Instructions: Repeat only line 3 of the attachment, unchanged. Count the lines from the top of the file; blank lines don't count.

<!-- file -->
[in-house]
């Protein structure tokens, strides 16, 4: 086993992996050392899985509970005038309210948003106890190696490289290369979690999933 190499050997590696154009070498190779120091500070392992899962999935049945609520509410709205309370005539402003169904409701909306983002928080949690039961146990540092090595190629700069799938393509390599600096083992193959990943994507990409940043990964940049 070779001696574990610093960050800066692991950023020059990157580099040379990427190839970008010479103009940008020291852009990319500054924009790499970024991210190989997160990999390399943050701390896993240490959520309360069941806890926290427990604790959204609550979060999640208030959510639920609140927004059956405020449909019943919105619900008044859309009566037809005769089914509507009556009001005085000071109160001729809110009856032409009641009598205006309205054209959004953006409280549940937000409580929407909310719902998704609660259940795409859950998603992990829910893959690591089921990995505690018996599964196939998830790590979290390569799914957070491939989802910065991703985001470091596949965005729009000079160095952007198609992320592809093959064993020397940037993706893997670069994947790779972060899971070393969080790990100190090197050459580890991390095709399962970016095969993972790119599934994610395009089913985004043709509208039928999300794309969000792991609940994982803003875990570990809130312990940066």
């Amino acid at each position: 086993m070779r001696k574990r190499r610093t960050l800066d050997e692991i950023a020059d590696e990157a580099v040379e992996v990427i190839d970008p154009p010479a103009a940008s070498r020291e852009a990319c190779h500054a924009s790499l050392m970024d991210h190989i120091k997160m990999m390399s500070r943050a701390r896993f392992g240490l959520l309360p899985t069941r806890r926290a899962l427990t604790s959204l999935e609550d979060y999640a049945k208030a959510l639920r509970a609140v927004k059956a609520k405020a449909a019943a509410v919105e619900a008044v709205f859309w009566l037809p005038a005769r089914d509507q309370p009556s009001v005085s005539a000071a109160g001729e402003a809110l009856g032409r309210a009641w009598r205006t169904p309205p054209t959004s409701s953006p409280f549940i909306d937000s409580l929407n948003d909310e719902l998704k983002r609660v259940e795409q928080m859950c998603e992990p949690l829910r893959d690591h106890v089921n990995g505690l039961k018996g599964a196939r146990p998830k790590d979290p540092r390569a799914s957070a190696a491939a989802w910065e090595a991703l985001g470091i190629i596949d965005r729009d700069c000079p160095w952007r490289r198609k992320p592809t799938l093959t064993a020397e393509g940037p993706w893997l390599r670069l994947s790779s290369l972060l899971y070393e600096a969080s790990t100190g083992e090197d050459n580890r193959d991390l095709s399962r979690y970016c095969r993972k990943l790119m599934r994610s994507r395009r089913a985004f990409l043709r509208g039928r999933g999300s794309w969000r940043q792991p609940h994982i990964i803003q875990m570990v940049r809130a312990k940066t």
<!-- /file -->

């Amino acid at each position: 086993m070779r001696k574990r190499r610093t960050l800066d050997e692991i950023a020059d590696e990157a580099v040379e992996v990427i190839d970008p154009p010479a103009a940008s070498r020291e852009a990319c190779h500054a924009s790499l050392m970024d991210h190989i120091k997160m990999m390399s500070r943050a701390r896993f392992g240490l959520l309360p899985t069941r806890r926290a899962l427990t604790s959204l999935e609550d979060y999640a049945k208030a959510l639920r509970a609140v927004k059956a609520k405020a449909a019943a509410v919105e619900a008044v709205f859309w009566l037809p005038a005769r089914d509507q309370p009556s009001v005085s005539a000071a109160g001729e402003a809110l009856g032409r309210a009641w009598r205006t169904p309205p054209t959004s409701s953006p409280f549940i909306d937000s409580l929407n948003d909310e719902l998704k983002r609660v259940e795409q928080m859950c998603e992990p949690l829910r893959d690591h106890v089921n990995g505690l039961k018996g599964a196939r146990p998830k790590d979290p540092r390569a799914s957070a190696a491939a989802w910065e090595a991703l985001g470091i190629i596949d965005r729009d700069c000079p160095w952007r490289r198609k992320p592809t799938l093959t064993a020397e393509g940037p993706w893997l390599r670069l994947s790779s290369l972060l899971y070393e600096a969080s790990t100190g083992e090197d050459n580890r193959d991390l095709s399962r979690y970016c095969r993972k990943l790119m599934r994610s994507r395009r089913a985004f990409l043709r509208g039928r999933g999300s794309w969000r940043q792991p609940h994982i990964i803003q875990m570990v940049r809130a312990k940066t």